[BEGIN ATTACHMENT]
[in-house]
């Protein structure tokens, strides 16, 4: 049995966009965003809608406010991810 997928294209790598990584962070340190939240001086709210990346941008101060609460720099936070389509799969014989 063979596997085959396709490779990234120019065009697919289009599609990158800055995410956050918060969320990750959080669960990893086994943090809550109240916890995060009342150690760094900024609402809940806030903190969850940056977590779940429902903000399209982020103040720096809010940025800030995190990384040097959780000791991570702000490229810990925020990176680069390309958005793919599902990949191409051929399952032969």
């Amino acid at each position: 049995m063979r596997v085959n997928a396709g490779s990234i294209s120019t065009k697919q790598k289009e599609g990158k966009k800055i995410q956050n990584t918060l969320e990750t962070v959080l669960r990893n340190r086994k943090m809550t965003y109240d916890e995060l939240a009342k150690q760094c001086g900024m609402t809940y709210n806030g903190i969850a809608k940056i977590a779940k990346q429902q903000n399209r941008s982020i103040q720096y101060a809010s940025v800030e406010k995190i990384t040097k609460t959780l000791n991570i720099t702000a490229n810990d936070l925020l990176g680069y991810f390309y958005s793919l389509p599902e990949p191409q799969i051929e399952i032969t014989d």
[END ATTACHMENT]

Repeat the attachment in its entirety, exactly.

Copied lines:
[in-house]
């Protein structure tokens, strides 16, 4: 049995966009965003809608406010991810 997928294209790598990584962070340190939240001086709210990346941008101060609460720099936070389509799969014989 063979596997085959396709490779990234120019065009697919289009599609990158800055995410956050918060969320990750959080669960990893086994943090809550109240916890995060009342150690760094900024609402809940806030903190969850940056977590779940429902903000399209982020103040720096809010940025800030995190990384040097959780000791991570702000490229810990925020990176680069390309958005793919599902990949191409051929399952032969």
């Amino acid at each position: 049995m063979r596997v085959n997928a396709g490779s990234i294209s120019t065009k697919q790598k289009e599609g990158k966009k800055i995410q956050n990584t918060l969320e990750t962070v959080l669960r990893n340190r086994k943090m809550t965003y109240d916890e995060l939240a009342k150690q760094c001086g900024m609402t809940y709210n806030g903190i969850a809608k940056i977590a779940k990346q429902q903000n399209r941008s982020i103040q720096y101060a809010s940025v800030e406010k995190i990384t040097k609460t959780l000791n991570i720099t702000a490229n810990d936070l925020l990176g680069y991810f390309y958005s793919l389509p599902e990949p191409q799969i051929e399952i032969t014989d």